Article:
South Korea has warned that if North Korea goes ahead with an intercontinental ballistic missile launch, it will constitute a major breach of international sanctions, and therefore, will be met with fierce retaliation.
"If North Korea ignores our warning and goes through with its ICBM launch, it will face even stronger and more resolute sanctions from the global community. We will also make North Korea pay dearly for its actions."
Seoul's defense ministry spokesperson went on to say that South Korea is aware that 2017 holds a special meaning for North Korea which is why Seoul is expecting a series of provocations on certain dates deemed celebratory for Pyongyang.
North Korea marks 2017 as the 75th year since former leader Kim Jong-il's birth, and the 105th year since the birth of Kim Il-sung, founder of the regime.
Experts speculate the regime could use these events as an opportunity to showcase its military prowess.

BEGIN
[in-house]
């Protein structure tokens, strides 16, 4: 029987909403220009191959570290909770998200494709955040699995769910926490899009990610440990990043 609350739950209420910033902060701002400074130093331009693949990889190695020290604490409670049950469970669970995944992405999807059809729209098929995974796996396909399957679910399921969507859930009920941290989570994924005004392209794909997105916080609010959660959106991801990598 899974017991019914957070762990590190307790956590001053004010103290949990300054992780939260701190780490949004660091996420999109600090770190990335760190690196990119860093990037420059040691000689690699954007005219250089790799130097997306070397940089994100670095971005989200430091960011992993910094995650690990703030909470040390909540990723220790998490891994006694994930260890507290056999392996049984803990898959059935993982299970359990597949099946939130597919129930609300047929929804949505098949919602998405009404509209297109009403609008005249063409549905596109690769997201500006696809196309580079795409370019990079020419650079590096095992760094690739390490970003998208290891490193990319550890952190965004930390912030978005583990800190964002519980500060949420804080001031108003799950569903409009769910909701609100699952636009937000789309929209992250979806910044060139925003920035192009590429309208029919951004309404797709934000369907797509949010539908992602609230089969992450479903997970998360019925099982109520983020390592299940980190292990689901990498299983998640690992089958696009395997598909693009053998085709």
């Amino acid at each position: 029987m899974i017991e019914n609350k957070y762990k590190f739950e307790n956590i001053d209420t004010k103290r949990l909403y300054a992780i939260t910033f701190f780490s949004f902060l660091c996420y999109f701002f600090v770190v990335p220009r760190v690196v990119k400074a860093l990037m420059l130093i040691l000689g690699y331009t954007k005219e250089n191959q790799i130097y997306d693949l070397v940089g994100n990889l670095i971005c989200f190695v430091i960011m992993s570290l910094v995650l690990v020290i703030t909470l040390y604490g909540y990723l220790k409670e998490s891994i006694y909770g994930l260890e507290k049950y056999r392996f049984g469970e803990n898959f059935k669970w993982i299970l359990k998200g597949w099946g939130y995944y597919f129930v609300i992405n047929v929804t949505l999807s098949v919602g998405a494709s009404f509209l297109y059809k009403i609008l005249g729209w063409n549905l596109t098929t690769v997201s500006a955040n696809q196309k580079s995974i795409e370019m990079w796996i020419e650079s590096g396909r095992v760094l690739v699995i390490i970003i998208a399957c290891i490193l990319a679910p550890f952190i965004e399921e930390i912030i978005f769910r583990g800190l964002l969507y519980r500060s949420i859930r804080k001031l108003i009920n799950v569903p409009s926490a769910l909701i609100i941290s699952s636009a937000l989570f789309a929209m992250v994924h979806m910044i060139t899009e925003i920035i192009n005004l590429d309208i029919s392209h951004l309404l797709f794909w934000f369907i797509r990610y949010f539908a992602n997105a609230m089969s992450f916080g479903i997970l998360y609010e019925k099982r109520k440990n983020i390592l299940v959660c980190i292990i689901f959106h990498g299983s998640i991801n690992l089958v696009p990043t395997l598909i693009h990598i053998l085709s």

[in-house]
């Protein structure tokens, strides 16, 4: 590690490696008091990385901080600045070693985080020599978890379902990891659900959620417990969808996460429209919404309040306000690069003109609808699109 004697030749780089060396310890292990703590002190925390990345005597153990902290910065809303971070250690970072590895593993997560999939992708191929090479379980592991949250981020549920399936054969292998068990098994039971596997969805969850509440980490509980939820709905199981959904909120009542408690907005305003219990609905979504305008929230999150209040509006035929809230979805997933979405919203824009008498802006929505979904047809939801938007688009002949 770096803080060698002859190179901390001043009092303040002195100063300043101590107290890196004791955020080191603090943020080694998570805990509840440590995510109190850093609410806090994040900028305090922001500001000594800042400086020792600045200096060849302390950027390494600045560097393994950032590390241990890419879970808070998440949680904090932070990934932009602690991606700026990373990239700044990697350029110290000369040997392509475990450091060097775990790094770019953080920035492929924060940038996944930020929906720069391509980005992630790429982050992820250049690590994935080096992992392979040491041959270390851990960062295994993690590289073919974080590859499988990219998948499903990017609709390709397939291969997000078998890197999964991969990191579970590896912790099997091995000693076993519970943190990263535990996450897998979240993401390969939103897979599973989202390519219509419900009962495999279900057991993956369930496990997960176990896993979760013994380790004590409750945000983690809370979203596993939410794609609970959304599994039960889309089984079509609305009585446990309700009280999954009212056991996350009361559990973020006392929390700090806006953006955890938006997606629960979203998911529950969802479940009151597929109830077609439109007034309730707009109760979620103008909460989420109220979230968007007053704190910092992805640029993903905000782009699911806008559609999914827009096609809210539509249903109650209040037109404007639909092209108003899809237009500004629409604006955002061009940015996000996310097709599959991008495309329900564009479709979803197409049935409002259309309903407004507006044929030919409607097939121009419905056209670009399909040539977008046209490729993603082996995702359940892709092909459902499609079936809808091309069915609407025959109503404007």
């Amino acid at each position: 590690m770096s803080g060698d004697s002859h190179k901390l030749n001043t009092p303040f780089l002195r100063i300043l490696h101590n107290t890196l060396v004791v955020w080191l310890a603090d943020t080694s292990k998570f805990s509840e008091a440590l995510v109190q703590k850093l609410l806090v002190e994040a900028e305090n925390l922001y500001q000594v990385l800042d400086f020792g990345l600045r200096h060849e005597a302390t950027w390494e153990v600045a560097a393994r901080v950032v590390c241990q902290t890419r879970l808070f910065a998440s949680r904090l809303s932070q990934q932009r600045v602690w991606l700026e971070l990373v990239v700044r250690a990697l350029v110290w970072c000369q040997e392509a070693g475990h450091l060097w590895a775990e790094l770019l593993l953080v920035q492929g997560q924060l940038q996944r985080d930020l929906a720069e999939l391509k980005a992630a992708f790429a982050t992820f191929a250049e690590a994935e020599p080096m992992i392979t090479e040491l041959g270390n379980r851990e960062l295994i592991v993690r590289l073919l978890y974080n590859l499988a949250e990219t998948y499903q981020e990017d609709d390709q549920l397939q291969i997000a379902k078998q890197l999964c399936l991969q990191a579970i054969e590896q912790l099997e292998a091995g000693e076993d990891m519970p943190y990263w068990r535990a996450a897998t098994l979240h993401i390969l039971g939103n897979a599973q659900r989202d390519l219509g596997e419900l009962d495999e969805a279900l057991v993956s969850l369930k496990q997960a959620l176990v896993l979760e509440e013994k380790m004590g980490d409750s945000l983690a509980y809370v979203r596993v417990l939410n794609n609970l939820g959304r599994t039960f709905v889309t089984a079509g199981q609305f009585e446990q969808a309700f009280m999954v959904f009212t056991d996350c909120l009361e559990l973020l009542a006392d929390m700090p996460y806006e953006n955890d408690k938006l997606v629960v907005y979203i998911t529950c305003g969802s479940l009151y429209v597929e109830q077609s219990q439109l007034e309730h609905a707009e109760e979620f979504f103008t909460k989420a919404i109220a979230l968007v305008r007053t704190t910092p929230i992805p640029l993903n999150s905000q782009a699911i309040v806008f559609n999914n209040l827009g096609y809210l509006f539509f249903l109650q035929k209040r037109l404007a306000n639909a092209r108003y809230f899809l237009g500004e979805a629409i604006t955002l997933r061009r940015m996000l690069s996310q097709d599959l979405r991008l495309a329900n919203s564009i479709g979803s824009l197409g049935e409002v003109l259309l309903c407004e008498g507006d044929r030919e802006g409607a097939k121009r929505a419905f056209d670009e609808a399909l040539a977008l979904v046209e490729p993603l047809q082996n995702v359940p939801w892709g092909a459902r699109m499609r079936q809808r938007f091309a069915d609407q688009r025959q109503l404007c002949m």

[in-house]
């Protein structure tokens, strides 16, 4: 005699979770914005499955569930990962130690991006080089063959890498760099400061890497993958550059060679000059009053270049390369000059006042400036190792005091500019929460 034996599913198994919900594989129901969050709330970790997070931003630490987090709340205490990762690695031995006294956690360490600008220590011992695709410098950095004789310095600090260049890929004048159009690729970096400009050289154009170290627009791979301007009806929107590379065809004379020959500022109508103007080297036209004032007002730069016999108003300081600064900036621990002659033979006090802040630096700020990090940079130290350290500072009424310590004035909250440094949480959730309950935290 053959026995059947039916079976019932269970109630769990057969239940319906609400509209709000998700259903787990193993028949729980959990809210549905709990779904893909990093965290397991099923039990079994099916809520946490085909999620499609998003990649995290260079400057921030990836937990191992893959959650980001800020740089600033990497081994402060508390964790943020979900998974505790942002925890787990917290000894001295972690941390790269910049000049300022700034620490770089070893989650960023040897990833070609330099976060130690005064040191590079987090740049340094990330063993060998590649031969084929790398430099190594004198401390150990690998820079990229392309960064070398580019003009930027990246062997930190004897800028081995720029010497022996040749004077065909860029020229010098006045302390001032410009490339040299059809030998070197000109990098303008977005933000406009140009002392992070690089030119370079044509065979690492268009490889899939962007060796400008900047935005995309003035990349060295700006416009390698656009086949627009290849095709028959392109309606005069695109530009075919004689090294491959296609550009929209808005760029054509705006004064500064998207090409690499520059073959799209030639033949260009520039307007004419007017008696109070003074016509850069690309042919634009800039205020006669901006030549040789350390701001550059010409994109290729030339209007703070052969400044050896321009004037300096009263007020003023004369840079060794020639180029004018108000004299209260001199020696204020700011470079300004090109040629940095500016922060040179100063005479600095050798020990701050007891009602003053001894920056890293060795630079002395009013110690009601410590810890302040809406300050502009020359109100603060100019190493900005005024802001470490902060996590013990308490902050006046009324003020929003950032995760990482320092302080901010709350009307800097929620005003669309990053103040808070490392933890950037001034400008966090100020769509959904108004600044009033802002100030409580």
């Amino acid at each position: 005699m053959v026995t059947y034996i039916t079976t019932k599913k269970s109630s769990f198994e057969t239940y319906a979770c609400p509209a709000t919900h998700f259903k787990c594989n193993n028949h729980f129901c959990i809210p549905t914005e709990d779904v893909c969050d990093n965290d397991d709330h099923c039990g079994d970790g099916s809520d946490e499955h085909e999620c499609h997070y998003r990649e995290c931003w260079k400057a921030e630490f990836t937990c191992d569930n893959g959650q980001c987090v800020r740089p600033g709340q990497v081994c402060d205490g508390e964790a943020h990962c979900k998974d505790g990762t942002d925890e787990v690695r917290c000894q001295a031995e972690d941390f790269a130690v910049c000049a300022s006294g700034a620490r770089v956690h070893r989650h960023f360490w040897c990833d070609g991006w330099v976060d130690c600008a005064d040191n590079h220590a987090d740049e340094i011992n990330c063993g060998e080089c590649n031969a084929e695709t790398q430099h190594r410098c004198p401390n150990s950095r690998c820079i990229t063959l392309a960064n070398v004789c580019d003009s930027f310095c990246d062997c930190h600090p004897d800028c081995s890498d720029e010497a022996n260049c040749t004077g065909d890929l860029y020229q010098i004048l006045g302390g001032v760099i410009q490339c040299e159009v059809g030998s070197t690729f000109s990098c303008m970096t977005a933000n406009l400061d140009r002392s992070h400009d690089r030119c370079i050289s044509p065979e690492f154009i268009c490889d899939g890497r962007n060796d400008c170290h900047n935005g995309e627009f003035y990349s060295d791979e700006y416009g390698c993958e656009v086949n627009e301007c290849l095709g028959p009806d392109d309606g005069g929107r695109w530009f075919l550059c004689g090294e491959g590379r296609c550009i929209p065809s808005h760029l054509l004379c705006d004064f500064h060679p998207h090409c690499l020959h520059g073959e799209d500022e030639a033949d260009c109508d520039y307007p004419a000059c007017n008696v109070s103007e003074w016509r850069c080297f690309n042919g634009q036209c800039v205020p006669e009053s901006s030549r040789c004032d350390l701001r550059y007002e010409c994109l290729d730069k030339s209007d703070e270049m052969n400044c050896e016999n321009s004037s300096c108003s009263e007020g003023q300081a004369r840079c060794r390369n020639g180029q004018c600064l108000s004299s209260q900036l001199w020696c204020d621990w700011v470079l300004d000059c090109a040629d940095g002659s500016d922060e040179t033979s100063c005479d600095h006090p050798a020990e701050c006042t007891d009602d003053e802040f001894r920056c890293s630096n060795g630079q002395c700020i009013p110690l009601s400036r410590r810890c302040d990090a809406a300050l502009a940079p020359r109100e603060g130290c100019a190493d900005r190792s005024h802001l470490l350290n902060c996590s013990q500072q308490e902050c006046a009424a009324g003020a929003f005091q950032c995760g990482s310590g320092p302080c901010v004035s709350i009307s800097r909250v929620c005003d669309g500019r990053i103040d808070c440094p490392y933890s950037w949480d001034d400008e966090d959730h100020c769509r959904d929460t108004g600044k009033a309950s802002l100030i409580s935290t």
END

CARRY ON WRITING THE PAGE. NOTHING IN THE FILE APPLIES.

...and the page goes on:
The South Korean military also shared its analysis that North Korea is now capable of test-firing its KN-08 intercontinental ballistic missiles as well as its new KN-14 missiles from its road-mobile launch systems.
Footage of the transports has been shown in the past, but the system has never been flight tested.
Until recently, it was believed that the North only had the capability to launch ICBMs from stationary launch systems.
As for why Pyongyang continues to provoke Washington and the global community, Seoul's unification ministry says it's seeking to pressure the incoming Trump administration and instigate a change in its North Korea policy.
The North has said before that it will put an end to its nuclear tests if the U.S. stops its regular military drills with South Korea.
"If North Korea does decide to test-fire its first ICBM, experts say the launch could take place as early as next month, ahead of an annual set of military exercises between South Korea and the U.S. in March.
Kim Jung-soo, Arirang News."